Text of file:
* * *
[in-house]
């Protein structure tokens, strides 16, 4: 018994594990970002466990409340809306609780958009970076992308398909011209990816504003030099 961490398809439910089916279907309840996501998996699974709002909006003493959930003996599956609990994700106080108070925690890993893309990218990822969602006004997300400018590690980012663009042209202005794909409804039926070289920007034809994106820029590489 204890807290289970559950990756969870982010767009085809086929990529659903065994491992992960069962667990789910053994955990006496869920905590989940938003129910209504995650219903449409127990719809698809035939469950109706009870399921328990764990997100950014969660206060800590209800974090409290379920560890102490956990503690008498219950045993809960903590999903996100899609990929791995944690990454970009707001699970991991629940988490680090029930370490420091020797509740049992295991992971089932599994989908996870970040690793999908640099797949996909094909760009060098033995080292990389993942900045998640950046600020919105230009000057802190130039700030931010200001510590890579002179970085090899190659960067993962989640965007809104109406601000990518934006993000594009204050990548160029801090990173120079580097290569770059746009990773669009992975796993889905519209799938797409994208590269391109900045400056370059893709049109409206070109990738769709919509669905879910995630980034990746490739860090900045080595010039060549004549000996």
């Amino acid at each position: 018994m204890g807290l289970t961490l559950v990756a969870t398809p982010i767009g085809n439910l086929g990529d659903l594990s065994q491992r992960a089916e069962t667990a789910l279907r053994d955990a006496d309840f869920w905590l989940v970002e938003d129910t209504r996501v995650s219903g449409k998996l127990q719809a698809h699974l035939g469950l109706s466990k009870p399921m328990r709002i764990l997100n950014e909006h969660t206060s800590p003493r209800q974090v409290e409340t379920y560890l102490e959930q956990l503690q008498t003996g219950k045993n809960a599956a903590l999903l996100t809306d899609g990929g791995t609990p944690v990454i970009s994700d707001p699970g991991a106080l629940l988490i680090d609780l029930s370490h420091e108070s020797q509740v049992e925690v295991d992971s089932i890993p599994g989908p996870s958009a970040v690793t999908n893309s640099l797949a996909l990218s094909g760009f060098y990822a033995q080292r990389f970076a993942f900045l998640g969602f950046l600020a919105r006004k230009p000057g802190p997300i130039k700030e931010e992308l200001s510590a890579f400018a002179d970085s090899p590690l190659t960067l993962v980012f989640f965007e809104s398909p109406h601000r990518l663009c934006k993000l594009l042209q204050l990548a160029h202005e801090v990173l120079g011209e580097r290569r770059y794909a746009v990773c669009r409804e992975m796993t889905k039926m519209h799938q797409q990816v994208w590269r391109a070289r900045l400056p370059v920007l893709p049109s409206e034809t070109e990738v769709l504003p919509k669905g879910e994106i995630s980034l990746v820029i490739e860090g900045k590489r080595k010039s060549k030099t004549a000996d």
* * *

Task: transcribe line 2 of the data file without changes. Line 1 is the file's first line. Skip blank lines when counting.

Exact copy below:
């Protein structure tokens, strides 16, 4: 018994594990970002466990409340809306609780958009970076992308398909011209990816504003030099 961490398809439910089916279907309840996501998996699974709002909006003493959930003996599956609990994700106080108070925690890993893309990218990822969602006004997300400018590690980012663009042209202005794909409804039926070289920007034809994106820029590489 204890807290289970559950990756969870982010767009085809086929990529659903065994491992992960069962667990789910053994955990006496869920905590989940938003129910209504995650219903449409127990719809698809035939469950109706009870399921328990764990997100950014969660206060800590209800974090409290379920560890102490956990503690008498219950045993809960903590999903996100899609990929791995944690990454970009707001699970991991629940988490680090029930370490420091020797509740049992295991992971089932599994989908996870970040690793999908640099797949996909094909760009060098033995080292990389993942900045998640950046600020919105230009000057802190130039700030931010200001510590890579002179970085090899190659960067993962989640965007809104109406601000990518934006993000594009204050990548160029801090990173120079580097290569770059746009990773669009992975796993889905519209799938797409994208590269391109900045400056370059893709049109409206070109990738769709919509669905879910995630980034990746490739860090900045080595010039060549004549000996």